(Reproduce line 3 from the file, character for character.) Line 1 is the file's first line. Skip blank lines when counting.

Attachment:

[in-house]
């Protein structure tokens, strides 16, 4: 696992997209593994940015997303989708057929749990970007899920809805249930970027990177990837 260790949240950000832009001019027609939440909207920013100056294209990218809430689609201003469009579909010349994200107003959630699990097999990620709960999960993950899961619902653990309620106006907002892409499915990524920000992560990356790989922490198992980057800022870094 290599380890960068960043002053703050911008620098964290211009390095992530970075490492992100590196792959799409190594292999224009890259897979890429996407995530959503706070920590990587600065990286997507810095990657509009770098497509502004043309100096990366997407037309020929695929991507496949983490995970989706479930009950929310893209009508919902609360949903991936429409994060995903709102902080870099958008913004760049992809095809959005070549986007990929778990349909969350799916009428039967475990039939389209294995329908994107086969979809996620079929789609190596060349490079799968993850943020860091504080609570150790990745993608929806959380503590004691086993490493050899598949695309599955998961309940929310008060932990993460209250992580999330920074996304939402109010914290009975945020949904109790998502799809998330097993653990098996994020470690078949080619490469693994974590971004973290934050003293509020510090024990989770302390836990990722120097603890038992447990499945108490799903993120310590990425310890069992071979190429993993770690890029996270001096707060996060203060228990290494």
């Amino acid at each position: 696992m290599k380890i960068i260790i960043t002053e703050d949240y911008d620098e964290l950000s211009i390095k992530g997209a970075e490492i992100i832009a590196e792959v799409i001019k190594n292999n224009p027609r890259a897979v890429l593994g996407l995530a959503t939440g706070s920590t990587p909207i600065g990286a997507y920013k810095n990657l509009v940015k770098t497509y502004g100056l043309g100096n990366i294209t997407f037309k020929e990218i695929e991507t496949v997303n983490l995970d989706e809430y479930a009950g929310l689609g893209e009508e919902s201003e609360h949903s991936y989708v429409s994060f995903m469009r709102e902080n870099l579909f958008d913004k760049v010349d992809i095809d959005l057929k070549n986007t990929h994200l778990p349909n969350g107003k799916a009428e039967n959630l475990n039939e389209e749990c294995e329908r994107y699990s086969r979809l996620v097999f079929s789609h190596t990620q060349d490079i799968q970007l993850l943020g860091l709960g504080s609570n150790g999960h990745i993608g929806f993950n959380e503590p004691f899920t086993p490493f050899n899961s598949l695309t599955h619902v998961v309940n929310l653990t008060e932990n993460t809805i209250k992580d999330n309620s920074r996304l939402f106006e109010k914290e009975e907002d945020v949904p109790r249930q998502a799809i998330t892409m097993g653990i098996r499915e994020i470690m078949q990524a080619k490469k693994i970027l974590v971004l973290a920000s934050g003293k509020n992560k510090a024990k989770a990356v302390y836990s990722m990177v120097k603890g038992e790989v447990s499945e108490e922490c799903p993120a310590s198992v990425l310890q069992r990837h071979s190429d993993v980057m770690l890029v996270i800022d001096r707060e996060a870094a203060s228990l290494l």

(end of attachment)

């Amino acid at each position: 696992m290599k380890i960068i260790i960043t002053e703050d949240y911008d620098e964290l950000s211009i390095k992530g997209a970075e490492i992100i832009a590196e792959v799409i001019k190594n292999n224009p027609r890259a897979v890429l593994g996407l995530a959503t939440g706070s920590t990587p909207i600065g990286a997507y920013k810095n990657l509009v940015k770098t497509y502004g100056l043309g100096n990366i294209t997407f037309k020929e990218i695929e991507t496949v997303n983490l995970d989706e809430y479930a009950g929310l689609g893209e009508e919902s201003e609360h949903s991936y989708v429409s994060f995903m469009r709102e902080n870099l579909f958008d913004k760049v010349d992809i095809d959005l057929k070549n986007t990929h994200l778990p349909n969350g107003k799916a009428e039967n959630l475990n039939e389209e749990c294995e329908r994107y699990s086969r979809l996620v097999f079929s789609h190596t990620q060349d490079i799968q970007l993850l943020g860091l709960g504080s609570n150790g999960h990745i993608g929806f993950n959380e503590p004691f899920t086993p490493f050899n899961s598949l695309t599955h619902v998961v309940n929310l653990t008060e932990n993460t809805i209250k992580d999330n309620s920074r996304l939402f106006e109010k914290e009975e907002d945020v949904p109790r249930q998502a799809i998330t892409m097993g653990i098996r499915e994020i470690m078949q990524a080619k490469k693994i970027l974590v971004l973290a920000s934050g003293k509020n992560k510090a024990k989770a990356v302390y836990s990722m990177v120097k603890g038992e790989v447990s499945e108490e922490c799903p993120a310590s198992v990425l310890q069992r990837h071979s190429d993993v980057m770690l890029v996270i800022d001096r707060e996060a870094a203060s228990l290494l």